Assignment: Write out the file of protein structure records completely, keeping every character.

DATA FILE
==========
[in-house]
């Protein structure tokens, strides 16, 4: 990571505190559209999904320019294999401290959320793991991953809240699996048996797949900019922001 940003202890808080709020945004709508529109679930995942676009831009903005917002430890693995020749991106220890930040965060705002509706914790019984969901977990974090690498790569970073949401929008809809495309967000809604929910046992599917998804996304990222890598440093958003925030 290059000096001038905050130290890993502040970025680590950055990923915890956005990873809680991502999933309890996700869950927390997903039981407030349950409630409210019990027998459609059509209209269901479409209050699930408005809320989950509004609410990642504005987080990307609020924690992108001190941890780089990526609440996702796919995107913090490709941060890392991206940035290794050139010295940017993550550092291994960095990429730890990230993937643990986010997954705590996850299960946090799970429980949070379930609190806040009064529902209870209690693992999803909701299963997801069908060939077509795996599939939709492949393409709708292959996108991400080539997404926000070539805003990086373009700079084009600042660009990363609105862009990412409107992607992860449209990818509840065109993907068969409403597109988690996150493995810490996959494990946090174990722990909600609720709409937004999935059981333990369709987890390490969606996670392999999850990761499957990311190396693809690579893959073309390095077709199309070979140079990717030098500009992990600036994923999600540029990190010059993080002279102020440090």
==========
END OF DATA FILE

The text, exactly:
[in-house]
């Protein structure tokens, strides 16, 4: 990571505190559209999904320019294999401290959320793991991953809240699996048996797949900019922001 940003202890808080709020945004709508529109679930995942676009831009903005917002430890693995020749991106220890930040965060705002509706914790019984969901977990974090690498790569970073949401929008809809495309967000809604929910046992599917998804996304990222890598440093958003925030 290059000096001038905050130290890993502040970025680590950055990923915890956005990873809680991502999933309890996700869950927390997903039981407030349950409630409210019990027998459609059509209209269901479409209050699930408005809320989950509004609410990642504005987080990307609020924690992108001190941890780089990526609440996702796919995107913090490709941060890392991206940035290794050139010295940017993550550092291994960095990429730890990230993937643990986010997954705590996850299960946090799970429980949070379930609190806040009064529902209870209690693992999803909701299963997801069908060939077509795996599939939709492949393409709708292959996108991400080539997404926000070539805003990086373009700079084009600042660009990363609105862009990412409107992607992860449209990818509840065109993907068969409403597109988690996150493995810490996959494990946090174990722990909600609720709409937004999935059981333990369709987890390490969606996670392999999850990761499957990311190396693809690579893959073309390095077709199309070979140079990717030098500009992990600036994923999600540029990190010059993080002279102020440090």